Not even a week after his inauguration, Texas on Friday moved to stop U.S. President Joe Biden from allowing a 100-day moratorium on deportations, bringing one of the first lawsuits against his new administration, according to AP.

In rushing to court, America’s biggest red state signaled that it was ready to resume the role of chief antagonist to a Democratic president’s immigration agenda, after four years of cheering on Donald Trump’s hardline policies along the southern border.

The federal lawsuit seeks a halt to the deportation moratorium “for certain non-citizens” that was to begin Friday. Biden has already signed a raft of executive orders, including one revoking Trump’s mandate that made anyone in the U.S. illegally a priority for deportation.

Texas claims the moratorium violates an agreement, signed in the waning weeks of Trump’s presidency, that required the federal government to run changes to immigration enforcement past the state first. BuzzFeed News first reported the Trump administration signing similar agreements with Republican leaders in several states. Legal scholars have expressed doubt that the agreements will be enforceable in court.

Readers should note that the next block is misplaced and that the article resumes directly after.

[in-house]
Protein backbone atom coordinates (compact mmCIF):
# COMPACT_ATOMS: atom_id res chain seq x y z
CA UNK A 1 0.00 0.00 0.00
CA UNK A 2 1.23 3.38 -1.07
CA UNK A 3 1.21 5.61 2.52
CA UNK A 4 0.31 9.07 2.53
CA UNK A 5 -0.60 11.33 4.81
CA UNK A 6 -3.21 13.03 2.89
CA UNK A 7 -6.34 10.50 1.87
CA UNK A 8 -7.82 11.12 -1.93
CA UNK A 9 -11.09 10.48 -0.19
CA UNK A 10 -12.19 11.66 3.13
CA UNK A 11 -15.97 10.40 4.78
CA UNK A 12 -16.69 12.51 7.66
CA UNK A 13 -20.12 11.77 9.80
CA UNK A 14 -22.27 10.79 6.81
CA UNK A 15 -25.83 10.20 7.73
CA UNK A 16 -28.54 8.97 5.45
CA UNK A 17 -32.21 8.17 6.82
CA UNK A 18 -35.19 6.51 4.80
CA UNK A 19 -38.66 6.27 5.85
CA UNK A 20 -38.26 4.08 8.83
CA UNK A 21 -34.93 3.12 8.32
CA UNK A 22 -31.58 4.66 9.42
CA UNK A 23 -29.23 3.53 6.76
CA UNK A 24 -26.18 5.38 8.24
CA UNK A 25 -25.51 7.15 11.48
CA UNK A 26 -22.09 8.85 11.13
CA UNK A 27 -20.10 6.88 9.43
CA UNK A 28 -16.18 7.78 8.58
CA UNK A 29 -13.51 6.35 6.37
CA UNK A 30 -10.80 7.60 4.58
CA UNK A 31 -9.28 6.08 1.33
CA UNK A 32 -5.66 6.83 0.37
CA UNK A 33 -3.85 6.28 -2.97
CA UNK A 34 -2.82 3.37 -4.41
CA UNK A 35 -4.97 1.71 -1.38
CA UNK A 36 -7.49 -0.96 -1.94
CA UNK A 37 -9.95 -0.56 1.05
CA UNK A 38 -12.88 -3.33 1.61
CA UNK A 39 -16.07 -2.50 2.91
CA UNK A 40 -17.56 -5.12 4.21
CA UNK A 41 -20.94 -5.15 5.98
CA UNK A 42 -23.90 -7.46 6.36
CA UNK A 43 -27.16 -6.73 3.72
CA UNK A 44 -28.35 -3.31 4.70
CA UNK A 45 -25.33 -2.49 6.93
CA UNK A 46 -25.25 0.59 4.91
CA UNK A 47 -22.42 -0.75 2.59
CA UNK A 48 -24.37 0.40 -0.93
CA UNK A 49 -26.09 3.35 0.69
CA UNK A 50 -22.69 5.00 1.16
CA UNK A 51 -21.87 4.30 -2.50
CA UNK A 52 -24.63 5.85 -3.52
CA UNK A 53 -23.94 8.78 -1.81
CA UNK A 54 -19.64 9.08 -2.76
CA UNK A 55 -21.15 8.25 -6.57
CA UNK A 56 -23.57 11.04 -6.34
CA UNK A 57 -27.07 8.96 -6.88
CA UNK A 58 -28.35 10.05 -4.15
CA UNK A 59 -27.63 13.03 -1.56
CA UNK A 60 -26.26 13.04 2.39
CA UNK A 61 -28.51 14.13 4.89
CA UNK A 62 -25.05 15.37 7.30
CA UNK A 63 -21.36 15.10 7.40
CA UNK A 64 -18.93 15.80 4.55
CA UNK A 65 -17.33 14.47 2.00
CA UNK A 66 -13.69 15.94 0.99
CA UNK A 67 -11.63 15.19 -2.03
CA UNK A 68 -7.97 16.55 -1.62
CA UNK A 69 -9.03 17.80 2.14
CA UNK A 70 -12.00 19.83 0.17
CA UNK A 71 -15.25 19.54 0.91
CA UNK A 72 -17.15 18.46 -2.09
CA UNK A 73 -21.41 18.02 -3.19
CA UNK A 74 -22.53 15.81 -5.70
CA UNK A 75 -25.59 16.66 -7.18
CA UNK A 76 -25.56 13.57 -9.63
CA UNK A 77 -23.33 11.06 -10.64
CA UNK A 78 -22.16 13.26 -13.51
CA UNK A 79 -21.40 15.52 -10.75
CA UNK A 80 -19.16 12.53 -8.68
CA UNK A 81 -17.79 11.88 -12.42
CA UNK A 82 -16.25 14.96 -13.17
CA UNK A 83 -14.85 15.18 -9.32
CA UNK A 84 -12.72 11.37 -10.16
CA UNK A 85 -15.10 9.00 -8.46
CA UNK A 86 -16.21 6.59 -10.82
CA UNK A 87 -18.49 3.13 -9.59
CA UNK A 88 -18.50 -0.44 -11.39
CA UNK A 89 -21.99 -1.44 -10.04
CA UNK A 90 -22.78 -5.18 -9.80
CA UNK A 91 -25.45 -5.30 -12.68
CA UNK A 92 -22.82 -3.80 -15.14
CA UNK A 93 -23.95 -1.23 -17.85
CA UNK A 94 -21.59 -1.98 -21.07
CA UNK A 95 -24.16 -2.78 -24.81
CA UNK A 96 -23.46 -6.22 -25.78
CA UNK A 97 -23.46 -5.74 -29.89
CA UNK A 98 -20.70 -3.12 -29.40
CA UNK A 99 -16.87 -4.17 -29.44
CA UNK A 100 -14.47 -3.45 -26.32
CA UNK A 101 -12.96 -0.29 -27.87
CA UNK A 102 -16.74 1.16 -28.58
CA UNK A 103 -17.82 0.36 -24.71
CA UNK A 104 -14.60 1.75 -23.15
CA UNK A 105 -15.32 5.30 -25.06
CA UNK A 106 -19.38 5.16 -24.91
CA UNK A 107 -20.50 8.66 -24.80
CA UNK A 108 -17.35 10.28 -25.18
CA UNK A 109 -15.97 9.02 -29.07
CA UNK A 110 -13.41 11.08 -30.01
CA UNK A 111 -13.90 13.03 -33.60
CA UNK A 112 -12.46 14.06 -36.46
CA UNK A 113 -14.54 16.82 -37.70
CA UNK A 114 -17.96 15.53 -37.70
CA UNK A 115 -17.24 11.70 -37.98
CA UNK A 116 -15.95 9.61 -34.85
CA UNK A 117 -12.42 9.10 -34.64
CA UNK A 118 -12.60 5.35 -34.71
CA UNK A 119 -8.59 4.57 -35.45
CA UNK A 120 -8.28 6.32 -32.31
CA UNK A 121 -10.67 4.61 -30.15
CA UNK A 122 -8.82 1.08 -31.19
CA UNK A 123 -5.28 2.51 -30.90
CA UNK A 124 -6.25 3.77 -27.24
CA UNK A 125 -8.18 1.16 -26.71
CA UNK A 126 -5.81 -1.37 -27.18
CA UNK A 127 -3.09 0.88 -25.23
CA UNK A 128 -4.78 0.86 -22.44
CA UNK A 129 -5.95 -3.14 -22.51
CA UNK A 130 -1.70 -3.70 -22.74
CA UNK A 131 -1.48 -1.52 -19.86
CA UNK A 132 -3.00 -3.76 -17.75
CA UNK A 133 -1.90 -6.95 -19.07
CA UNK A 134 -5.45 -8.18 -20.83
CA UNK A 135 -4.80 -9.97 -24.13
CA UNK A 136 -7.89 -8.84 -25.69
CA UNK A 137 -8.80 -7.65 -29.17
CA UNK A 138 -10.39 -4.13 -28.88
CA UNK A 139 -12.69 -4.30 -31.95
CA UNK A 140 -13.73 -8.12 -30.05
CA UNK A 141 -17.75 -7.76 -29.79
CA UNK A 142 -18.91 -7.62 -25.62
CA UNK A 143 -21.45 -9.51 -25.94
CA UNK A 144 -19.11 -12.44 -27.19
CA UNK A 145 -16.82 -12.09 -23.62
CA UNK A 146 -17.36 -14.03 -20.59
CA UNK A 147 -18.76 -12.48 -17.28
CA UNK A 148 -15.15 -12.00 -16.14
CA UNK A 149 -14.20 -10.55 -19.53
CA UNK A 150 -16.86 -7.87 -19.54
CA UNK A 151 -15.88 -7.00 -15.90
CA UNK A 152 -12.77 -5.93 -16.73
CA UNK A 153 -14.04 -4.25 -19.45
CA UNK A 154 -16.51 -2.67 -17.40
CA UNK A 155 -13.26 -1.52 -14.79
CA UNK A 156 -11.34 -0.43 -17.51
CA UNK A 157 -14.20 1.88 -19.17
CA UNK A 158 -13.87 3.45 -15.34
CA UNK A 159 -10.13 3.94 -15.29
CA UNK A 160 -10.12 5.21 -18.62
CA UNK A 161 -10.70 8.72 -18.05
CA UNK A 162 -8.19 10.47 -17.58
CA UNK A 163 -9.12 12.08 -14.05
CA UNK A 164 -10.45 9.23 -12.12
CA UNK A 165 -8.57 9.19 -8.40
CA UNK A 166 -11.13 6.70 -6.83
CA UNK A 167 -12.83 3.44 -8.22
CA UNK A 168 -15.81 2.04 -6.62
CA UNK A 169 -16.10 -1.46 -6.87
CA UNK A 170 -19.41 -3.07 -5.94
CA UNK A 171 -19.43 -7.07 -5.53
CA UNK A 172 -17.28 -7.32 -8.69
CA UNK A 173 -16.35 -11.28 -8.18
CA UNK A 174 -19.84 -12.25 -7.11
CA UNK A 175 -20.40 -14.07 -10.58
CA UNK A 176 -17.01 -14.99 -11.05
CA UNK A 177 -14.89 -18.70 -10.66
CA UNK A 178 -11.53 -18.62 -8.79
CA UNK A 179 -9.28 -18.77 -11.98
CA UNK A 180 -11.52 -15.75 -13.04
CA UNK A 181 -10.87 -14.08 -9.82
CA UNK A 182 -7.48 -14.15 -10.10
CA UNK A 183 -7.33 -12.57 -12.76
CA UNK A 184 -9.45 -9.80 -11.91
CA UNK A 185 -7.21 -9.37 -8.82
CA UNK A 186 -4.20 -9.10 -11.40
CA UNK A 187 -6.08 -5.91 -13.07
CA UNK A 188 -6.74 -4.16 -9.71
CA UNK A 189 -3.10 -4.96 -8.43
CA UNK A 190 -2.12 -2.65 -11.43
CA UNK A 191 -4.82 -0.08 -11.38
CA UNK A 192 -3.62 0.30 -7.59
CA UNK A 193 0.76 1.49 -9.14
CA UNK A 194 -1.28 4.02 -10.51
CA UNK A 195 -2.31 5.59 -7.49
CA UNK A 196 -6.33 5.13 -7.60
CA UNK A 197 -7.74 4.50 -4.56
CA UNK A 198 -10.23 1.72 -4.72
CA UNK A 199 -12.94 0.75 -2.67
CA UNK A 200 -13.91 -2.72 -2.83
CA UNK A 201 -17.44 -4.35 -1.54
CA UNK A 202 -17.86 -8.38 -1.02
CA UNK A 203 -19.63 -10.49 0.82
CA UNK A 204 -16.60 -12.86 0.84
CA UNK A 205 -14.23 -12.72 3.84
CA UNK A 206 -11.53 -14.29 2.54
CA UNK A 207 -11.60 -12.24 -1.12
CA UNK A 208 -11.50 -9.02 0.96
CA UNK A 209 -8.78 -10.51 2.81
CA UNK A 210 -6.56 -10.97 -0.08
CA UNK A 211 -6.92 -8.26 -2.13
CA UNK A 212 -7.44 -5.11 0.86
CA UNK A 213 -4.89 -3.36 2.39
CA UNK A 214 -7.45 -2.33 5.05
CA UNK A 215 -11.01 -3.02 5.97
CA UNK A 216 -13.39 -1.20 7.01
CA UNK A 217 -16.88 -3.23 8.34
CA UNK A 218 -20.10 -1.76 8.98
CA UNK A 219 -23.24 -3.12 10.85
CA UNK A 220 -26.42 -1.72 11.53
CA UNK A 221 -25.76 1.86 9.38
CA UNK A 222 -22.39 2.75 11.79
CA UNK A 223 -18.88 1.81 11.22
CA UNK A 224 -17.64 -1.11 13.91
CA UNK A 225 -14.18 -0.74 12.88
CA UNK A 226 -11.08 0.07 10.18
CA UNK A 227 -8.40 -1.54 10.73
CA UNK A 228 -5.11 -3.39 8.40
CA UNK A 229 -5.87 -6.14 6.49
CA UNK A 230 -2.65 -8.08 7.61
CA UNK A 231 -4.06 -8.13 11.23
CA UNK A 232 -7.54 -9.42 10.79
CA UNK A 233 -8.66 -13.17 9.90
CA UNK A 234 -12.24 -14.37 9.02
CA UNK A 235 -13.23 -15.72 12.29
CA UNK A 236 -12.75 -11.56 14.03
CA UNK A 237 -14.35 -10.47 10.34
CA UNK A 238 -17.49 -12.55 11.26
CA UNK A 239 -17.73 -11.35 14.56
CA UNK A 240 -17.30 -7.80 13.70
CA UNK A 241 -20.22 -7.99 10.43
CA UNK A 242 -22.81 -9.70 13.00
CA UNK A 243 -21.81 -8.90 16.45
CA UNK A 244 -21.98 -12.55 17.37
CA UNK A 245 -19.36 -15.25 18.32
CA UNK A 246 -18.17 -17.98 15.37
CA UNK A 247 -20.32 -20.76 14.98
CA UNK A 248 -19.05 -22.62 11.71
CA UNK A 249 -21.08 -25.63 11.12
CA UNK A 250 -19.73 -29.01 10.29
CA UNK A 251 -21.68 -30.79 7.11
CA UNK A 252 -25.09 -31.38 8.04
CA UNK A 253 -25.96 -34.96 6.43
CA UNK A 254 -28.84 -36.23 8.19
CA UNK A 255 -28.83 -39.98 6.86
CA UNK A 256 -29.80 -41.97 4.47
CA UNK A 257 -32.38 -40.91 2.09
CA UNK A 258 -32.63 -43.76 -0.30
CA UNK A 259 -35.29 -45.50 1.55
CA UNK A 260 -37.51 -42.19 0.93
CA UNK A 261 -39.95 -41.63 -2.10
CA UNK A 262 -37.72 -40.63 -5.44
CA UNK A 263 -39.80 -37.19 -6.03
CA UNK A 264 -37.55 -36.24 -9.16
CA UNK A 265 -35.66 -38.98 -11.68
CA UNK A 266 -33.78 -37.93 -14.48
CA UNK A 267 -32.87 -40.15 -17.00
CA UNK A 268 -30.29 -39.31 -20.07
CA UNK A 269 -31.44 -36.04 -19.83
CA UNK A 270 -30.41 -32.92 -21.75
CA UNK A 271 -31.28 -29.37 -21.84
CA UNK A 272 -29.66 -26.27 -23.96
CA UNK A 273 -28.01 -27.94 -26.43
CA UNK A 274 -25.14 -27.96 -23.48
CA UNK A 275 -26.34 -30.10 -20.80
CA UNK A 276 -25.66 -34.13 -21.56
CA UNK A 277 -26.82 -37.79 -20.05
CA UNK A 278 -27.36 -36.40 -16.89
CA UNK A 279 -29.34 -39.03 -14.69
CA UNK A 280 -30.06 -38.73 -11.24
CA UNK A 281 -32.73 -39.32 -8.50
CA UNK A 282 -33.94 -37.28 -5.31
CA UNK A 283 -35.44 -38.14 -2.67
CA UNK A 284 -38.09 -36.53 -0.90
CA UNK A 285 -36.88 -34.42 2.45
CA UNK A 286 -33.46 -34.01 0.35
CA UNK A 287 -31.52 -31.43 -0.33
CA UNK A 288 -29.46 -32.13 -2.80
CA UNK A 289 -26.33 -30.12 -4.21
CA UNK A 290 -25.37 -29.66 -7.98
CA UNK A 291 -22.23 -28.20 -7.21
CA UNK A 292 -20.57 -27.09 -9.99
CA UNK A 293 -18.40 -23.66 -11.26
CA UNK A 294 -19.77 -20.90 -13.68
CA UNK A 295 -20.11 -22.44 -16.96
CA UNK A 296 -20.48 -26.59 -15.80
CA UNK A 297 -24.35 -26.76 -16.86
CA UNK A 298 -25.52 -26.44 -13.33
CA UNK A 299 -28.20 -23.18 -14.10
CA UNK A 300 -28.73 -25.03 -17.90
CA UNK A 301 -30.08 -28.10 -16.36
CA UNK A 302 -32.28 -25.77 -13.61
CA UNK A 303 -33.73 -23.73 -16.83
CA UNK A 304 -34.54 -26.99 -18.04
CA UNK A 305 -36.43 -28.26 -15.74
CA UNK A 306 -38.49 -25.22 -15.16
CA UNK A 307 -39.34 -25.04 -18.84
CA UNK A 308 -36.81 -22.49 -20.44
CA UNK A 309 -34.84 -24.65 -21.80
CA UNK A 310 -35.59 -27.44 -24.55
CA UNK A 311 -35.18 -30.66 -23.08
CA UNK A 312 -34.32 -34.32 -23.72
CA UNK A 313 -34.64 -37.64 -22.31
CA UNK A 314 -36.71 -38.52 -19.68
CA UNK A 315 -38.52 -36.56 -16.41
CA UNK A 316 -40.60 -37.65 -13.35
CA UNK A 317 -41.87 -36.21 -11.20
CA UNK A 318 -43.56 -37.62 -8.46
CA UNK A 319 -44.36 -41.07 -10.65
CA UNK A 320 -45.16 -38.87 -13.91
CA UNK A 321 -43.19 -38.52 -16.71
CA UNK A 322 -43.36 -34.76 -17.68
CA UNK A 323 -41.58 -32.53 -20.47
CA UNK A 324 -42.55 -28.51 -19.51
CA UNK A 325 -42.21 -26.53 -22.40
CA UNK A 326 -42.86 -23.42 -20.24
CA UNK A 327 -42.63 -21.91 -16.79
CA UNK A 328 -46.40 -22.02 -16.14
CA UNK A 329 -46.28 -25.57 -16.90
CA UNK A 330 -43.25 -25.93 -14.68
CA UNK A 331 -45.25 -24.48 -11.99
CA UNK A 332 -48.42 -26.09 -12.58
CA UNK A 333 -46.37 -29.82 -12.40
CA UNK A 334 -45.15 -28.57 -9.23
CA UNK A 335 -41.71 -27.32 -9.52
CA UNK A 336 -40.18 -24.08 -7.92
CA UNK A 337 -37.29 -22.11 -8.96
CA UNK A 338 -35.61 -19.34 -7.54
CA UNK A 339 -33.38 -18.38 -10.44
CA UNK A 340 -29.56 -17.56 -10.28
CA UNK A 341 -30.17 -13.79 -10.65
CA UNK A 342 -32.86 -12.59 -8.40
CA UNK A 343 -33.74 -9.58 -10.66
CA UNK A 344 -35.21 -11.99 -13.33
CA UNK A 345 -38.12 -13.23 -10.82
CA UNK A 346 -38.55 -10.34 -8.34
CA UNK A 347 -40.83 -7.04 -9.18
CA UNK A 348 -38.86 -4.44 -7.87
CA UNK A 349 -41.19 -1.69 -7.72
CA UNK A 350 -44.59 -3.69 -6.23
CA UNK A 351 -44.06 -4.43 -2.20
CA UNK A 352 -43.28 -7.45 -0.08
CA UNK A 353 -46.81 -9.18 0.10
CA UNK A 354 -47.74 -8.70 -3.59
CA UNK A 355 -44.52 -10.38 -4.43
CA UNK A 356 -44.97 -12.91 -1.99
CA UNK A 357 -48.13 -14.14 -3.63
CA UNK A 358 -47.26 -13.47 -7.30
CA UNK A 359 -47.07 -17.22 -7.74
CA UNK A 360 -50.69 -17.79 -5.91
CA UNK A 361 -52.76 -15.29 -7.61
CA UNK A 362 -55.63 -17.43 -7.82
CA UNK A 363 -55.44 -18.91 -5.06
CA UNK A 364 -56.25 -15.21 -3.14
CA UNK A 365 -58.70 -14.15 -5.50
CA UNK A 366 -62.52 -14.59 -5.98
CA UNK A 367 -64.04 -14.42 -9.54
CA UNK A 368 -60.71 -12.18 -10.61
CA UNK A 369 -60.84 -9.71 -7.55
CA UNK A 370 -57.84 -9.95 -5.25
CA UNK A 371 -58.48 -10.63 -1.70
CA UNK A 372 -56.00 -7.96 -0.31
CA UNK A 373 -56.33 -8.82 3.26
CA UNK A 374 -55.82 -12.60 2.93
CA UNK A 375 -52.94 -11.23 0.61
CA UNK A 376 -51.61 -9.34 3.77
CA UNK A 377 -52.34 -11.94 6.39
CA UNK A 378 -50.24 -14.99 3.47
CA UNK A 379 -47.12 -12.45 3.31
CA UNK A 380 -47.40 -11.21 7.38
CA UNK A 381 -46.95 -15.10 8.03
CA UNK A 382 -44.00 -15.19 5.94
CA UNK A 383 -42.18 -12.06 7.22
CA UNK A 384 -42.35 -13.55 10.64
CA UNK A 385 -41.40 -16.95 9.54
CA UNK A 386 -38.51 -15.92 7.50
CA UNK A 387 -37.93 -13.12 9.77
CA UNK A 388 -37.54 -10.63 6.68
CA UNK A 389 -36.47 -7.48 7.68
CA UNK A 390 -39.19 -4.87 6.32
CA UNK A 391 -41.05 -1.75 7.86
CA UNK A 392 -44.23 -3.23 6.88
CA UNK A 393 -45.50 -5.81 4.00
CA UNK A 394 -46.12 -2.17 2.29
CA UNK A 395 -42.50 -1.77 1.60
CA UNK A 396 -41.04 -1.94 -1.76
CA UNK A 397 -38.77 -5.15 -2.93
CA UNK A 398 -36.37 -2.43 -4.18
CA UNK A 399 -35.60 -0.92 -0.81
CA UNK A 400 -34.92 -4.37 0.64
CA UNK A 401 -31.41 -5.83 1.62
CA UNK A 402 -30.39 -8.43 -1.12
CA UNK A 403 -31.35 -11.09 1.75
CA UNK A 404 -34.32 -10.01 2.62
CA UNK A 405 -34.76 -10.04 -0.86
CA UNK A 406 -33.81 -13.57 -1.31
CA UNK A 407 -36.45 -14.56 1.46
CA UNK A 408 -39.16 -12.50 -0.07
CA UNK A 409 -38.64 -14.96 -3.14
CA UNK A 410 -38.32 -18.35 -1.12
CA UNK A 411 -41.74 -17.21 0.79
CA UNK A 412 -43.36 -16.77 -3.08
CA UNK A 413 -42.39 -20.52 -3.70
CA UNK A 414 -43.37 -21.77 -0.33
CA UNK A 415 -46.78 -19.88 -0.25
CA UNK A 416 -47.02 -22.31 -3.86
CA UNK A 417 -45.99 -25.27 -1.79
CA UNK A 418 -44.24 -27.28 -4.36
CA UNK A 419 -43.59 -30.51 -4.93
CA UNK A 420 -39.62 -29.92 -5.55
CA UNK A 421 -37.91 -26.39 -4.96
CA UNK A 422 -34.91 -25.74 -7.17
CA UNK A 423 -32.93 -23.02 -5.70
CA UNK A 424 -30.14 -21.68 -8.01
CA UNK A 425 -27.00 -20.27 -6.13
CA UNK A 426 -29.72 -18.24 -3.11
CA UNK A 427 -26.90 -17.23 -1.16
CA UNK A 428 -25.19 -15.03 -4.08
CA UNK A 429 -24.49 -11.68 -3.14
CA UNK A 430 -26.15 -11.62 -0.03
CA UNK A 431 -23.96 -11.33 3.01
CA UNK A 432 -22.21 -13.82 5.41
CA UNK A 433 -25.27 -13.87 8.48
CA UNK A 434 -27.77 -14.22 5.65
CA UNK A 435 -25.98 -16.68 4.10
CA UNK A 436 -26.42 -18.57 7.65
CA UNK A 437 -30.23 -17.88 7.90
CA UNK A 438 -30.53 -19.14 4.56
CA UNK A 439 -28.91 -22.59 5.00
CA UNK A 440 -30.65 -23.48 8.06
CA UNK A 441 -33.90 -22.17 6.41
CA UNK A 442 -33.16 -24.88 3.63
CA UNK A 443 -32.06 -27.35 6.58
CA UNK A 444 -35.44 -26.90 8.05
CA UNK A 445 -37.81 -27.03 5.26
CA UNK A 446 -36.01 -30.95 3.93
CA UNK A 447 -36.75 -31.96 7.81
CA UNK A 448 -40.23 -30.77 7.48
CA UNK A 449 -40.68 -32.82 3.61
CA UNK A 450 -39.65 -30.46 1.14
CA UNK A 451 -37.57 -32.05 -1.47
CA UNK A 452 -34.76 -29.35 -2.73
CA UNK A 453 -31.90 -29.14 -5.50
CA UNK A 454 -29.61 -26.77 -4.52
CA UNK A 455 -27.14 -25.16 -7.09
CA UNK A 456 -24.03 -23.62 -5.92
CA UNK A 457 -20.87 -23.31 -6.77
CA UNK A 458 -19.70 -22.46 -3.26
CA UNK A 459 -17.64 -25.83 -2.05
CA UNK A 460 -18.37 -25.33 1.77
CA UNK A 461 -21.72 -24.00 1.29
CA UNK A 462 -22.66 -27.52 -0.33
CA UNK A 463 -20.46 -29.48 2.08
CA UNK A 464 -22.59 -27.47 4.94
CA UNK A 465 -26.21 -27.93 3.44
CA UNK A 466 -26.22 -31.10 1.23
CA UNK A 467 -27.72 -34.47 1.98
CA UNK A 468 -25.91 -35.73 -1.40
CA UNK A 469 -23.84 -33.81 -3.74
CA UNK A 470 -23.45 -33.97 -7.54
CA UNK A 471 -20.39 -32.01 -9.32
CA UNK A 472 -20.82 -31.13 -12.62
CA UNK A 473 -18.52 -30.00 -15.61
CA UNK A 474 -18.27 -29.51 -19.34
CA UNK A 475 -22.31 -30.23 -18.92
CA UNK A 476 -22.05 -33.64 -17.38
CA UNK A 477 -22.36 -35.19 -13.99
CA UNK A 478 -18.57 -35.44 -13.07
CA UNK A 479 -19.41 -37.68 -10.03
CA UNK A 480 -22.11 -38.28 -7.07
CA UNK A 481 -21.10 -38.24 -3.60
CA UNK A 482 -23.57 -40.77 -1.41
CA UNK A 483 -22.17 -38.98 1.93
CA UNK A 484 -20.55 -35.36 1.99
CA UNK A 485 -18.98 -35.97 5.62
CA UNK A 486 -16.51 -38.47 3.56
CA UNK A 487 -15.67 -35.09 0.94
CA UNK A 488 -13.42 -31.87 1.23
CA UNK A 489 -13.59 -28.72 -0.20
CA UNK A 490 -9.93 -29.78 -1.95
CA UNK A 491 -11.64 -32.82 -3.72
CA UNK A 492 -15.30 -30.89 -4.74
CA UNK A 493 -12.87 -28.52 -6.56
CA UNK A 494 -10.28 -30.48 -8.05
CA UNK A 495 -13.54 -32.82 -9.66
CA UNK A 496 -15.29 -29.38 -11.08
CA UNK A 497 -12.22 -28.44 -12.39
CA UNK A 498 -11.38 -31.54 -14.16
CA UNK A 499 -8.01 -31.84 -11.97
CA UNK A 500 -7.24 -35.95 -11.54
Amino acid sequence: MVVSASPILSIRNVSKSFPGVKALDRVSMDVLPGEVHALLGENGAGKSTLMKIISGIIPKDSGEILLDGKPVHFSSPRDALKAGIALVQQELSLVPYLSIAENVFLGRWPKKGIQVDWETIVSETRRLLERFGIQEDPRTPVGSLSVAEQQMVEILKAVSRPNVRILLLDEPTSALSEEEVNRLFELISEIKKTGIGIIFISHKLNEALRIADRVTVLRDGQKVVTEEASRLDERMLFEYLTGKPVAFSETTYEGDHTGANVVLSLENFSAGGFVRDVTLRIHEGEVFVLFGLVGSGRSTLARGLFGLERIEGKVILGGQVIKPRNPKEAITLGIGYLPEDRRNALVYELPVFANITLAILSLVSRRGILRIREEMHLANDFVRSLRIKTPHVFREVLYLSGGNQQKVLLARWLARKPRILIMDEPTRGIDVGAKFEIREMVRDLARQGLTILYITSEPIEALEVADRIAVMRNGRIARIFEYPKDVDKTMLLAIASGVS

“Failure to properly enforce the law will directly and immediately endanger our citizens and law enforcement personnel,” Republican Texas Attorney General Ken Paxton said.

The Department of Homeland Security referred questions to the White House, which did not immediately respond.

The lawsuit, which repeatedly cites Texas’ agreement with the Trump administration, was filed before U.S. District Judge Drew Tipton, a Trump appointee, in the Southern District of Texas.

Since taking office Wednesday, Biden has made quick work of showing far-reaching intentions on immigration that would unwind many of Trump’s crackdowns. His first steps included stopping construction of a border wall with Mexico and lifting a travel ban on people from several predominantly Muslim countries.

Biden also says he will push to give legal status and a path to citizenship to anyone in the United States before Jan. 1, an estimated 11 million people.

Texas shares more than 1,200 miles of border with Mexico, which the state’s Republican leaders say makes them particularly invested in the nation’s immigration policies. It also received thousands of refugees annually before Trump virtually ended admissions.